This handbook describes the traditional uses by aboriginal people of more than 200 different plants from Canada's boreal forest. It isthe result of original ethnobotanical fieldwork in 29 communities across the boreal forest region of Manitoba, Saskatchewan, and Alberta.Natural resources of the boreal forest have always been essential tothe dietary, medical, economic, and spiritual well-being of First Nations people, but until now much of their traditional environmental knowledge has remained unrecorded and at risk of being lost.
To compile this book the authors, along with seven other First Nation trainees, five Métis trainees, and four other botany students,learned how to collect voucher plant specimens and record traditional knowledge about the use of plants for medicine, handicrafts,technology, and ritual practices. Over 100 elders contributed information that they felt should be shared among communities.
The entries and accompanying photographs are arranged according to the plant family and include information on physical descriptions,habitat, uses for food, technology, medicine, and potential economic use. The book also includes an explanation of the research approach, a literature review, and an overview of the ecological and cultural background of the area.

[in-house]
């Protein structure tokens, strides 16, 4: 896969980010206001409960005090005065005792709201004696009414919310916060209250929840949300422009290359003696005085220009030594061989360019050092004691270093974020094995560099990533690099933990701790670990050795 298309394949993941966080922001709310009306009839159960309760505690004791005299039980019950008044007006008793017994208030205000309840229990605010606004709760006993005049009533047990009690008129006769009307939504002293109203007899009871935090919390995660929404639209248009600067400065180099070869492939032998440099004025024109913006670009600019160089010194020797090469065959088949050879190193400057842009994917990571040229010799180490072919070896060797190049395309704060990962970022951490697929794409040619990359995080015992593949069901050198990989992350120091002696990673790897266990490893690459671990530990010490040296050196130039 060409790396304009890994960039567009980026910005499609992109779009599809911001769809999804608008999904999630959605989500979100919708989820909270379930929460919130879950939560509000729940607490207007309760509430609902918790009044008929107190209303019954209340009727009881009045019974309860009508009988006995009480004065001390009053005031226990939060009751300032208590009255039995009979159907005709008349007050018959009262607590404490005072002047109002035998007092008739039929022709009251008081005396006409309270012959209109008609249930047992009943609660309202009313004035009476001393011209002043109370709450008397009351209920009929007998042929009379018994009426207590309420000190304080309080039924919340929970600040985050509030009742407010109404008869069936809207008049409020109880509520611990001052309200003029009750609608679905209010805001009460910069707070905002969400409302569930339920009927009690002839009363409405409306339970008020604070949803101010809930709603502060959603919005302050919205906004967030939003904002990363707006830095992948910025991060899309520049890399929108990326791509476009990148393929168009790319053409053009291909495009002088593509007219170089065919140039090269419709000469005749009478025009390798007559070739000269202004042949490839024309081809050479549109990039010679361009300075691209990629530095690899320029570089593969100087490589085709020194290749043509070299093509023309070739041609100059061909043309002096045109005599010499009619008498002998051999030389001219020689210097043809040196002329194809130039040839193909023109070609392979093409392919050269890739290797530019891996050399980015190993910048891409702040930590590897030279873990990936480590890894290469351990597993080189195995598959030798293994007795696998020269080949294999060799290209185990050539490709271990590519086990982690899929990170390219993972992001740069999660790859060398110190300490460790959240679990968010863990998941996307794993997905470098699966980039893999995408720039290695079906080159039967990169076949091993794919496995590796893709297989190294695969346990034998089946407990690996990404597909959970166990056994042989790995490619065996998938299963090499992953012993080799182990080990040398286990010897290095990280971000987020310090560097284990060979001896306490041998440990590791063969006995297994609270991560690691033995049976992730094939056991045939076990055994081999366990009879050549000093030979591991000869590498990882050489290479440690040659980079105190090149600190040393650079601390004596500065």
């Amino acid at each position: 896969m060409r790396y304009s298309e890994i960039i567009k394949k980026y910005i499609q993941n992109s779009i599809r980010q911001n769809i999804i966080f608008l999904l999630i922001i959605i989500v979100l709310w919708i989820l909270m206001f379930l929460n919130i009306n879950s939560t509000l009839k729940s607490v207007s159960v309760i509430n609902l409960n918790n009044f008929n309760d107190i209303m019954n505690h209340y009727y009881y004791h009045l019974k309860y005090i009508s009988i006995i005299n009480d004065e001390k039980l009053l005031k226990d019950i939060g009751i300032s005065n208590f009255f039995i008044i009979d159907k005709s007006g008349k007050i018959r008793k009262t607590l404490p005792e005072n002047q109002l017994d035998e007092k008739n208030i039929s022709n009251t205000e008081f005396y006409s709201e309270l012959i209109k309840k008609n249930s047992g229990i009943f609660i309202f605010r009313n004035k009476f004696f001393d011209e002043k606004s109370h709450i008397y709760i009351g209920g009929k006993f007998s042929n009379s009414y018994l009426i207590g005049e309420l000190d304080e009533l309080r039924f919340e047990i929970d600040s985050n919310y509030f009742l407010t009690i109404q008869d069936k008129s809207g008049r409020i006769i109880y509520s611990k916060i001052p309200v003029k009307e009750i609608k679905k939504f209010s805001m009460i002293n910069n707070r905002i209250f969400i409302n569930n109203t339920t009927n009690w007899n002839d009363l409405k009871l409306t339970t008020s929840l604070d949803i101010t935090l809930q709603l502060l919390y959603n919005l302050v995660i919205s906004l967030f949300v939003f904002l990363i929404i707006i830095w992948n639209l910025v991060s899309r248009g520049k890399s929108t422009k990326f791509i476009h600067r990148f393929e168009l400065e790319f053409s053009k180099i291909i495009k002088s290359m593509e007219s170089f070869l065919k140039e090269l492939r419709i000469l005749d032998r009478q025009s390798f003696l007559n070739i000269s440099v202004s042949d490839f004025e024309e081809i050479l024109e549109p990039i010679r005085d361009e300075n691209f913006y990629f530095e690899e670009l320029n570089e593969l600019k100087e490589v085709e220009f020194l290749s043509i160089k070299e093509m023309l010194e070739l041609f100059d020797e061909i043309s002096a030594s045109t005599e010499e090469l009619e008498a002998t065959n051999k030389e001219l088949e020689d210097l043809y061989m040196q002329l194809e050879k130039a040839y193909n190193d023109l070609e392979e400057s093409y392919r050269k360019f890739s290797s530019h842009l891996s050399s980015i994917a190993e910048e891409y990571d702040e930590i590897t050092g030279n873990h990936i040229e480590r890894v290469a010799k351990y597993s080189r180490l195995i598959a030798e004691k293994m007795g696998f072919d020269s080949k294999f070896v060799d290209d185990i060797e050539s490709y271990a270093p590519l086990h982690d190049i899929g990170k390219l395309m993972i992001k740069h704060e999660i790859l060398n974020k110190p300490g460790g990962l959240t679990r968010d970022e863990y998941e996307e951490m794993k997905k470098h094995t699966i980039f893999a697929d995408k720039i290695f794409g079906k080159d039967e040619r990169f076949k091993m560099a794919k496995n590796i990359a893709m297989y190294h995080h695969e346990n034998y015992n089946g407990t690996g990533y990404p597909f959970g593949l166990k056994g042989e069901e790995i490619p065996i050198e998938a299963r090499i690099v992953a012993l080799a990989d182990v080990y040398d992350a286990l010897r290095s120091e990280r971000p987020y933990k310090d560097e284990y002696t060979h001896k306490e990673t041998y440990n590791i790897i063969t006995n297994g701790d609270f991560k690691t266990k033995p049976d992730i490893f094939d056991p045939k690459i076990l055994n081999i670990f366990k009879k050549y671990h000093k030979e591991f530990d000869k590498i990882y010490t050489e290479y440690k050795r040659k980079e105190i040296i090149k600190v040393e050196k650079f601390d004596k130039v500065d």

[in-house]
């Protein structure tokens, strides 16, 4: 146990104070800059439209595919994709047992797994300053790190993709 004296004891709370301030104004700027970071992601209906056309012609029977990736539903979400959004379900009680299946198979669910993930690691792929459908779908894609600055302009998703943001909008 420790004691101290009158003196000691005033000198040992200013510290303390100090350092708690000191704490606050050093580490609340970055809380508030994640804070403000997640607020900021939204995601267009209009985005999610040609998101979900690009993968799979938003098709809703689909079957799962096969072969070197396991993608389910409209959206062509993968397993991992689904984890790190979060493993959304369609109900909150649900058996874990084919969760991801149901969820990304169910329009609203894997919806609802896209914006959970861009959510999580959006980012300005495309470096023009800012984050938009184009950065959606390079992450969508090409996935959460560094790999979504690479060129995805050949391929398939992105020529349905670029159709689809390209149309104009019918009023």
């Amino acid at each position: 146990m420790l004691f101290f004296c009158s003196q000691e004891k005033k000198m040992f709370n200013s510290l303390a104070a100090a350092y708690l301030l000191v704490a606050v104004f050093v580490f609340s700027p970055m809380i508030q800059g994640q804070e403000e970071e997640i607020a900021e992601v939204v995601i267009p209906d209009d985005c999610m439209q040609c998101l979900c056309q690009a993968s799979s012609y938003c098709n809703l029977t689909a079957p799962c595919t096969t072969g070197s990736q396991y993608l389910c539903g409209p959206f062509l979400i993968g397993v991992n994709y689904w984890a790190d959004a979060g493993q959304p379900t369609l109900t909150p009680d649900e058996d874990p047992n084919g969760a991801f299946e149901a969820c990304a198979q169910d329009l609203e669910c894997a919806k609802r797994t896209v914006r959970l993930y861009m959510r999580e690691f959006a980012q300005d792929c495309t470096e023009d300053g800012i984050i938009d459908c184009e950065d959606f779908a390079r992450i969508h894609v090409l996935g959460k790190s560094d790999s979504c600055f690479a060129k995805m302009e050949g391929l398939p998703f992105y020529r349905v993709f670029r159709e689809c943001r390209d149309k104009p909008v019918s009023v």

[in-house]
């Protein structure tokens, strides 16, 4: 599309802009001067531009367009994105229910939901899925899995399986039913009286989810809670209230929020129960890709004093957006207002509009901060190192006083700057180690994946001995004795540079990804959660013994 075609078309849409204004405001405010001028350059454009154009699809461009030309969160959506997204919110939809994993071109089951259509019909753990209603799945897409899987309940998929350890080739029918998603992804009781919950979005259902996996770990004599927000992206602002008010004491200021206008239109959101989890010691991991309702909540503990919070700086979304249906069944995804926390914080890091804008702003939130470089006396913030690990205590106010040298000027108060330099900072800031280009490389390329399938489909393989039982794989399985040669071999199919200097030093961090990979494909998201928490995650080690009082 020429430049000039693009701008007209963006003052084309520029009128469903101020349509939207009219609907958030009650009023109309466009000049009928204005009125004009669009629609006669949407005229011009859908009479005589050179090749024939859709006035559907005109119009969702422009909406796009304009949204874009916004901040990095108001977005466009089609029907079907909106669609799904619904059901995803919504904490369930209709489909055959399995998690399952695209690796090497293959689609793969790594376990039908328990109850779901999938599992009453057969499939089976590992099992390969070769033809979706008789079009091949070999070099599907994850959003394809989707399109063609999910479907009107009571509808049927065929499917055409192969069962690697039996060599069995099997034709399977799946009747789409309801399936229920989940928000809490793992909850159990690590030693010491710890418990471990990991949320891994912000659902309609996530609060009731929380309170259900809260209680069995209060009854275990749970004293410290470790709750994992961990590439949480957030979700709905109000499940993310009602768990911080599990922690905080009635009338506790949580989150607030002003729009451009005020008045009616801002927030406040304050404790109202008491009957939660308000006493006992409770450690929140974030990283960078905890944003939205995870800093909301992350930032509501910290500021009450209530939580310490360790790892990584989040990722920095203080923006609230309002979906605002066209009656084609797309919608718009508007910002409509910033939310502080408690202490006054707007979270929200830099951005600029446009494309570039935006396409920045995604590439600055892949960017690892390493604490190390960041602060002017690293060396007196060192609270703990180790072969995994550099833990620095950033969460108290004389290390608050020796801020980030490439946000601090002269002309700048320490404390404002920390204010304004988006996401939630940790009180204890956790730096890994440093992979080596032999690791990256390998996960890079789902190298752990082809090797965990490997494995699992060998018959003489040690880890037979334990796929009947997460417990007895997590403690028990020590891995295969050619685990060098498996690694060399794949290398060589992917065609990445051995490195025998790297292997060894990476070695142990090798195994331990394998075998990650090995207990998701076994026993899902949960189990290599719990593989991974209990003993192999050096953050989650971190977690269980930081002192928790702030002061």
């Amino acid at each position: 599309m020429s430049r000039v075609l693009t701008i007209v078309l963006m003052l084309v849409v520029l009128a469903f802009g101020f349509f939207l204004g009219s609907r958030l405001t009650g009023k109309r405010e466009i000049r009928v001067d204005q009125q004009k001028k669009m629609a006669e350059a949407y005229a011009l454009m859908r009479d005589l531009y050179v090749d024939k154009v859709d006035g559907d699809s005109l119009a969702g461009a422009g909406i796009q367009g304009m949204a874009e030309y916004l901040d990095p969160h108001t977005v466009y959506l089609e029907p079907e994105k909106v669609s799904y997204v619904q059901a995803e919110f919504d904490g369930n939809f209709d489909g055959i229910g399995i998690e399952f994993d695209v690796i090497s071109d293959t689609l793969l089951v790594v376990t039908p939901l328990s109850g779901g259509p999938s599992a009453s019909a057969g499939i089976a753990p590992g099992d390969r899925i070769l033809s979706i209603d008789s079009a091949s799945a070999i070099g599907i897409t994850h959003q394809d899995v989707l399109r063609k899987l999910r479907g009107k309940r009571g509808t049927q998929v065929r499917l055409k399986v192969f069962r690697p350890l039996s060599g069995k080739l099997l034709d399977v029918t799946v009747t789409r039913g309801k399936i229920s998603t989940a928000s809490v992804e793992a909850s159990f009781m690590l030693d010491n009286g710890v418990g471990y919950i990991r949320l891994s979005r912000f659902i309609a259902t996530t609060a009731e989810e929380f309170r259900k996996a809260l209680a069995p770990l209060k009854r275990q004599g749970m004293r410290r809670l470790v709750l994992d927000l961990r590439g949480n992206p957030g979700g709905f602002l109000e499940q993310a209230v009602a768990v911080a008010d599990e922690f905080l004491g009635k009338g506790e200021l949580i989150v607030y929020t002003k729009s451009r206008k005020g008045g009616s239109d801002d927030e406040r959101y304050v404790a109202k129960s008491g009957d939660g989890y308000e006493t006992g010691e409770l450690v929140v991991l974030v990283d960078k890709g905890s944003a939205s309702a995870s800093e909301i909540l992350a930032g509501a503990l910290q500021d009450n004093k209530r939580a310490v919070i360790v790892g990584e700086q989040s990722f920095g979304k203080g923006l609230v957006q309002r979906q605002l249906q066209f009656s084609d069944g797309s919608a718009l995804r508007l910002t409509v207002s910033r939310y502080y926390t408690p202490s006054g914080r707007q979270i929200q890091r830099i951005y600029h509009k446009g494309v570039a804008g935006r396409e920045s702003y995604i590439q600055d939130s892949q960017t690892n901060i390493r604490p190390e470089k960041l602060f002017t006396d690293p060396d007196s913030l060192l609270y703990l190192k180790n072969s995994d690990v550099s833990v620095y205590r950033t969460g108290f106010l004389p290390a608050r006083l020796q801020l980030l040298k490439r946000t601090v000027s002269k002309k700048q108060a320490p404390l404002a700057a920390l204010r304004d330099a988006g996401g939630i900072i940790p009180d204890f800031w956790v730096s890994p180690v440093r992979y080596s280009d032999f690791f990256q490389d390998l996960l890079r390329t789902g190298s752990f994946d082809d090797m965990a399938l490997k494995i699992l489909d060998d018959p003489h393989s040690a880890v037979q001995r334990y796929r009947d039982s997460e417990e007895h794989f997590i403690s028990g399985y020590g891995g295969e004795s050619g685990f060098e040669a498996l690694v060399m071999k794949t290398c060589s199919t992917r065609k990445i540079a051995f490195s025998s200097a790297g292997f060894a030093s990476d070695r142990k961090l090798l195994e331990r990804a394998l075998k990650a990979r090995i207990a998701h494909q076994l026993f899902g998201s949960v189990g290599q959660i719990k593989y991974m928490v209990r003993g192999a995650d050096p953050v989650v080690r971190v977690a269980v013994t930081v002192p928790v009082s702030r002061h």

Robin J. Marles is an Associate Professor and Chair of the Botany Department at Brandon University in Manitoba. He has been conducting research on the traditional uses, chemistry, pharmacology,and sustainable production of medicinal and edible plants for over 20 years. Christina Clavelle recently completed her Master's degree from the University of Saskatchewan Biology and Anthropology/Archaeology Departments. Leslie Monteleone is a graduate student in the University of Alberta Botany Department. Natalie Tays is a member of the Nisichawayasihk First Nation and a school teacher in Nelson House,Manitoba. Donna Burns is a member of the James Smith First Nation, James Smith 100 Reserve, Saskatchewan, and a former University of Saskatchewan student.